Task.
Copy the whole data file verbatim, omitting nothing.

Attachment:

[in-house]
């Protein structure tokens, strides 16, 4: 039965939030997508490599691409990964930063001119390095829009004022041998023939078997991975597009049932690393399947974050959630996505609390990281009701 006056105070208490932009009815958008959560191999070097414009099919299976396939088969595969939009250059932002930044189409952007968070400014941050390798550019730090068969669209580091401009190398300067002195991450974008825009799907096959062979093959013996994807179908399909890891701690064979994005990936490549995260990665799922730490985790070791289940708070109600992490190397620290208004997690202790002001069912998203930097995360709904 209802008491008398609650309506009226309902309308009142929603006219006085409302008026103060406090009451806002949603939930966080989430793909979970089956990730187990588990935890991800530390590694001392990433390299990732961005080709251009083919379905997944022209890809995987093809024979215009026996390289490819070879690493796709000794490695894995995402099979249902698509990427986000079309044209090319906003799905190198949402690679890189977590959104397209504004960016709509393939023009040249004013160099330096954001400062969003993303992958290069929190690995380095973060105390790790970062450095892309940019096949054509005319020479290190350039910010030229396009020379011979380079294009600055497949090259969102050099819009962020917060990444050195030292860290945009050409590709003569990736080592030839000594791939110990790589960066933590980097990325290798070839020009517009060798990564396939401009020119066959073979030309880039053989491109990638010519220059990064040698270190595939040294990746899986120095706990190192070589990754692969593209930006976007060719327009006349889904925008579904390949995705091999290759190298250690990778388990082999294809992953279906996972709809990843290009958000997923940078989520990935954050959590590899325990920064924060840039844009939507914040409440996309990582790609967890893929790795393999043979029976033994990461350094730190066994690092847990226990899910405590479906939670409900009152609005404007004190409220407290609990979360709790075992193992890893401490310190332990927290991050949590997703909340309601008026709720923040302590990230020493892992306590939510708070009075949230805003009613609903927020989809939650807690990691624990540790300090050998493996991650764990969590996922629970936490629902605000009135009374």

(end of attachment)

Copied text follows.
[in-house]
């Protein structure tokens, strides 16, 4: 039965939030997508490599691409990964930063001119390095829009004022041998023939078997991975597009049932690393399947974050959630996505609390990281009701 006056105070208490932009009815958008959560191999070097414009099919299976396939088969595969939009250059932002930044189409952007968070400014941050390798550019730090068969669209580091401009190398300067002195991450974008825009799907096959062979093959013996994807179908399909890891701690064979994005990936490549995260990665799922730490985790070791289940708070109600992490190397620290208004997690202790002001069912998203930097995360709904 209802008491008398609650309506009226309902309308009142929603006219006085409302008026103060406090009451806002949603939930966080989430793909979970089956990730187990588990935890991800530390590694001392990433390299990732961005080709251009083919379905997944022209890809995987093809024979215009026996390289490819070879690493796709000794490695894995995402099979249902698509990427986000079309044209090319906003799905190198949402690679890189977590959104397209504004960016709509393939023009040249004013160099330096954001400062969003993303992958290069929190690995380095973060105390790790970062450095892309940019096949054509005319020479290190350039910010030229396009020379011979380079294009600055497949090259969102050099819009962020917060990444050195030292860290945009050409590709003569990736080592030839000594791939110990790589960066933590980097990325290798070839020009517009060798990564396939401009020119066959073979030309880039053989491109990638010519220059990064040698270190595939040294990746899986120095706990190192070589990754692969593209930006976007060719327009006349889904925008579904390949995705091999290759190298250690990778388990082999294809992953279906996972709809990843290009958000997923940078989520990935954050959590590899325990920064924060840039844009939507914040409440996309990582790609967890893929790795393999043979029976033994990461350094730190066994690092847990226990899910405590479906939670409900009152609005404007004190409220407290609990979360709790075992193992890893401490310190332990927290991050949590997703909340309601008026709720923040302590990230020493892992306590939510708070009075949230805003009613609903927020989809939650807690990691624990540790300090050998493996991650764990969590996922629970936490629902605000009135009374």